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What Women Can Do to Bust the Myth that We Don’t Support Each Other

By Rachel Thomas on June 28, 2016.
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This post originally appeared on Rachel’s LinkedIn profile

There’s a common stereotype that women don’t support other women, but it’s just not true. In reality, women do help each other, and we go further faster when we do. (But don’t just take my word for it. Read “The Myth of Catty Women” and “Why Women (Sometimes) Don’t Help Other Women.”)

Today LeanIn.Org launched “Together Women Can,” a campaign celebrating the power of women supporting each other. So many amazing women have lent their voice to this campaign – including Kerry Washington, Emma Watson, Megyn Kelly, Serena Williams, Lena Dunham, and our own Sheryl Sandberg – because they’ve benefited first-hand from the support of other women and know what a difference it makes.

In reality, women do help each other, and we go further faster when we do.

A huge number of women are already doing this, and all women can and should. Here are four things you can do today – and every day – to support the women you work with (and scroll down to the bottom of this post for all of our tips for supporting women and girls):

1. Introduce women like it matters – because it does. People tend to overestimate men’s accomplishments and underestimate women’s. As a result, women need to work harder to get noticed and prove we’re capable. One way to combat this is to highlight women’s credentials and accomplishments when you introduce them. Instead of defaulting to “Katie works in marketing,” opt for an intro with gravitas like, “Katie was in charge of our biggest public awareness campaign of the year, and we blew past our goals” (I hope you’re reading this, Katie Miserany.) A good introduction can go a long way toward elevating a woman’s status.

2. Use your proverbial pom-poms. Sadly, women are more prone to intense self-doubt than men, and it is not because we’re missing some elusive confidence gene.Women face more challenges in the workplace and a steeper path to leadership.Although there’s no quick fix for wavering confidence, your words of encouragement can go a long way. Don’t underestimate the benefits of a telling a female team-member she writes beautifully (Nola Barackman, I’m talking to you) or makes your job easier because she’s so good at hers (Hannah Kay Herdlinger).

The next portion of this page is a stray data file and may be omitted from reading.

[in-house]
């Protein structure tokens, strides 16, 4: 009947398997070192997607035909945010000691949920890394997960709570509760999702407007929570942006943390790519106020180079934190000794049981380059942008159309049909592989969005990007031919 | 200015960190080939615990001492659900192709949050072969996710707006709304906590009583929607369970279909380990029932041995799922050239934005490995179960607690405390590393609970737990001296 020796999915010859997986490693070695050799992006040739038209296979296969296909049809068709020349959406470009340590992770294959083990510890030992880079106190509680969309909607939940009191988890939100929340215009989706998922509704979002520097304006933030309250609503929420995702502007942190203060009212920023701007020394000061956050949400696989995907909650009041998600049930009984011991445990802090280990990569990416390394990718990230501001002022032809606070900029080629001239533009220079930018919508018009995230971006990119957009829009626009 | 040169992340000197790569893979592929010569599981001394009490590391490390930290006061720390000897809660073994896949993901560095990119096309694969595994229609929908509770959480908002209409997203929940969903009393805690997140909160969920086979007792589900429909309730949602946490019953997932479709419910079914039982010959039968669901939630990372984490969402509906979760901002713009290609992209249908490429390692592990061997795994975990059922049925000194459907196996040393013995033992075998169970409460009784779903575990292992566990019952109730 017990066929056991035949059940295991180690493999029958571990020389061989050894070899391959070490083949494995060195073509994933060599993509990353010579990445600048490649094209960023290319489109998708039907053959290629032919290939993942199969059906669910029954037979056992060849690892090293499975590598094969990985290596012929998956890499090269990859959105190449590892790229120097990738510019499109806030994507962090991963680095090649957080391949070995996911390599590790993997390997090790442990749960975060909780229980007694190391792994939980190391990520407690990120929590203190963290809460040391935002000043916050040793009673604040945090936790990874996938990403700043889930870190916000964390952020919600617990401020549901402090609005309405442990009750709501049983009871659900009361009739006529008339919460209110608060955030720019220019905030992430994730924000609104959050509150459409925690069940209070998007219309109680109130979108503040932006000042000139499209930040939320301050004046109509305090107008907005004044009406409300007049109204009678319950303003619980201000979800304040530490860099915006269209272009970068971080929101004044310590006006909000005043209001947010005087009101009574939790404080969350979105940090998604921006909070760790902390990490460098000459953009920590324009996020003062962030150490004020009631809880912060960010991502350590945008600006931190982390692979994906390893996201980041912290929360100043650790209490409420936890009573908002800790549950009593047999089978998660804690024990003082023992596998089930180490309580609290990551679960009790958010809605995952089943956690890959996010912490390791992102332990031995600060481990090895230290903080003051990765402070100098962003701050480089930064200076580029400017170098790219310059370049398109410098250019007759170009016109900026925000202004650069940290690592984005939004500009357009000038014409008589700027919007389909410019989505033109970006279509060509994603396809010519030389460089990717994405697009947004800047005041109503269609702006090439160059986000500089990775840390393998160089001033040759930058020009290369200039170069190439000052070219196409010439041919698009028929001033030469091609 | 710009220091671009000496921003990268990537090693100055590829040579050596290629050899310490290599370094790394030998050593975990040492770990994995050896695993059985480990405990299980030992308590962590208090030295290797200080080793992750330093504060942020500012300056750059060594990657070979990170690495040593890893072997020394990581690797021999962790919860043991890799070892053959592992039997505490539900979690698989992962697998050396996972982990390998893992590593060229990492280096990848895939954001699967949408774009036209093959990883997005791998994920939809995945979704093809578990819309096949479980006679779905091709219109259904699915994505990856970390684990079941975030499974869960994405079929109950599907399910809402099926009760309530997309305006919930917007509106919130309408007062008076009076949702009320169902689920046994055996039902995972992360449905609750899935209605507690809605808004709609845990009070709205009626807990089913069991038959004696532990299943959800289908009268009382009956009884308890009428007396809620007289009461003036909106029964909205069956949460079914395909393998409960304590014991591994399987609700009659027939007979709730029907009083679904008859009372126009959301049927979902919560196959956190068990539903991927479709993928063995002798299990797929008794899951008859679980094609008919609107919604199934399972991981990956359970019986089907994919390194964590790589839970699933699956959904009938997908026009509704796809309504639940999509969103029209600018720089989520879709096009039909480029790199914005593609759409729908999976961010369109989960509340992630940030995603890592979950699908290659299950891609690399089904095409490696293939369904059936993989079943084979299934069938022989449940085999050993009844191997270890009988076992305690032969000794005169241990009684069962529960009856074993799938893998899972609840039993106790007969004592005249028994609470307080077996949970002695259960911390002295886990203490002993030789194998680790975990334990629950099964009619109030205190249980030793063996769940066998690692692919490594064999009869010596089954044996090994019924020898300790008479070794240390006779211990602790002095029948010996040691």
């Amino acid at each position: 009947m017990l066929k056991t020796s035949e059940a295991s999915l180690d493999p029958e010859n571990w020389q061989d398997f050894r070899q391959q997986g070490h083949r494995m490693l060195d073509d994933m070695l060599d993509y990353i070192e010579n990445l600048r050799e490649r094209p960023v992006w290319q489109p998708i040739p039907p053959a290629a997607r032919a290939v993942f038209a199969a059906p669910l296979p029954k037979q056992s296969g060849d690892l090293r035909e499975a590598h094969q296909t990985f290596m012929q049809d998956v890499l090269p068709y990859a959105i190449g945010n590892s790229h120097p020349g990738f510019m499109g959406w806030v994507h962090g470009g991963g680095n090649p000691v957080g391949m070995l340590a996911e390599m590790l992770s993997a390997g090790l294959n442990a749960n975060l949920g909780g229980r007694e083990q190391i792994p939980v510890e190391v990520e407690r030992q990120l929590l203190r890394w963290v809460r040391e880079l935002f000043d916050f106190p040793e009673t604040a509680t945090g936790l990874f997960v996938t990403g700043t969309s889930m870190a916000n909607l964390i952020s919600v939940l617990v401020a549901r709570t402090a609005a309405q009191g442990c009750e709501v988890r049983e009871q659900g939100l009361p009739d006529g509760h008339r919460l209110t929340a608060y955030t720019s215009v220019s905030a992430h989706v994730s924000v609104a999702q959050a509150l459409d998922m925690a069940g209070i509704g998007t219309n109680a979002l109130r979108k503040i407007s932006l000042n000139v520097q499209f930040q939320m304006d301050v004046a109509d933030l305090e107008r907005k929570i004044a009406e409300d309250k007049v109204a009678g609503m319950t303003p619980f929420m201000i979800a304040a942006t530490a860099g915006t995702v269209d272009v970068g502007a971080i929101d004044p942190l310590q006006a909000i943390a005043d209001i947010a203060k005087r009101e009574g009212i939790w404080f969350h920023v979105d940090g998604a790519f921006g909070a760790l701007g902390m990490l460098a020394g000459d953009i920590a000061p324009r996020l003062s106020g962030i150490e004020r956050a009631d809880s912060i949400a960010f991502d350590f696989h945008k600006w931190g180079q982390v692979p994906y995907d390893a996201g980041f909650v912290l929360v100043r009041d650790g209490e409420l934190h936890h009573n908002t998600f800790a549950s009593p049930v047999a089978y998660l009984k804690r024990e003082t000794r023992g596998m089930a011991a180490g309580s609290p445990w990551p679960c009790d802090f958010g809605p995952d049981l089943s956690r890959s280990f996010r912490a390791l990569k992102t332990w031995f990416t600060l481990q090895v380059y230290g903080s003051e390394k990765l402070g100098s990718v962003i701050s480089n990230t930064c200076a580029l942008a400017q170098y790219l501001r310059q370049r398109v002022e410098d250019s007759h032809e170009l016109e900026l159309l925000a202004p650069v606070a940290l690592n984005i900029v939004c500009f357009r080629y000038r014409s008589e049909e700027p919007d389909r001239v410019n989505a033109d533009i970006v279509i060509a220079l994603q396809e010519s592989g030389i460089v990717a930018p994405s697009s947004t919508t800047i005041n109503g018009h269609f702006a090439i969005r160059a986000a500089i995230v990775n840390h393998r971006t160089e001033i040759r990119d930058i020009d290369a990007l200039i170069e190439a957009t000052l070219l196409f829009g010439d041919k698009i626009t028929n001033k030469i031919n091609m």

Although there’s no quick fix for wavering confidence, your words of encouragement can go a long way.

3. Don’t let women undermine themselves. It starts when we’re young. Girls often use verbal crutches like beginning a statement with a disclaimer (“I’m not sure this is a good idea but…”) or using upspeak so statements sound like questions. A surprising number of women still fall into these traps, and too often women sit at the edges of the room in meetings, away from high-status seats. Speak confidently, and encourage other women to do the same—it’s not just what we say that matters; it’s how we say it, too. And when you see a woman heading for the edge of the room, offer her the seat next to yours (you, of course, will be sitting front-and-center).

4. Celebrate women’s accomplishments, and make sure the boss hears. Women tend to get less credit for our achievements and face pushback when we toot our own horns. But we can celebrate each other’s accomplishments loudly and proudly. Even better, we can form a posse at work and look for opportunities to promote each other’s successes. It’s not just a nice thing to do; it’s a smart thing to do. When you speak up for other women, your status often goes up, too. (Note to Sheryl: the Lean In partnerships and web teams are killing it!)

Women can celebrate each other’s accomplishments loudly and proudly.

If you need a little extra inspiration, watch Kerry, Emma, Megyn, Serena, and the other women who’ve teamed up with us thank the women who’ve inspired and helped them. (Hat tip to the incredibly talented ladies at AOL’s MAKERS for exec producing the video).

But I suspect you need to look no further than the amazing women in your own life. I only need to look to Sheryl, Ashley Finch, and the rest of the women on the Lean In team to see what’s possible when women encourage you, lift you up, and push you to be your best self. Women don’t have to support other women, but so many of us choose to because we know we’re better together.

Celebrate the women who #LeanInTogether with you on social media and visit leanin.org/together for more everyday tips for supporting other women and girls and more videos from our partners at Hulu, POPSUGAR, and WNBA.

 

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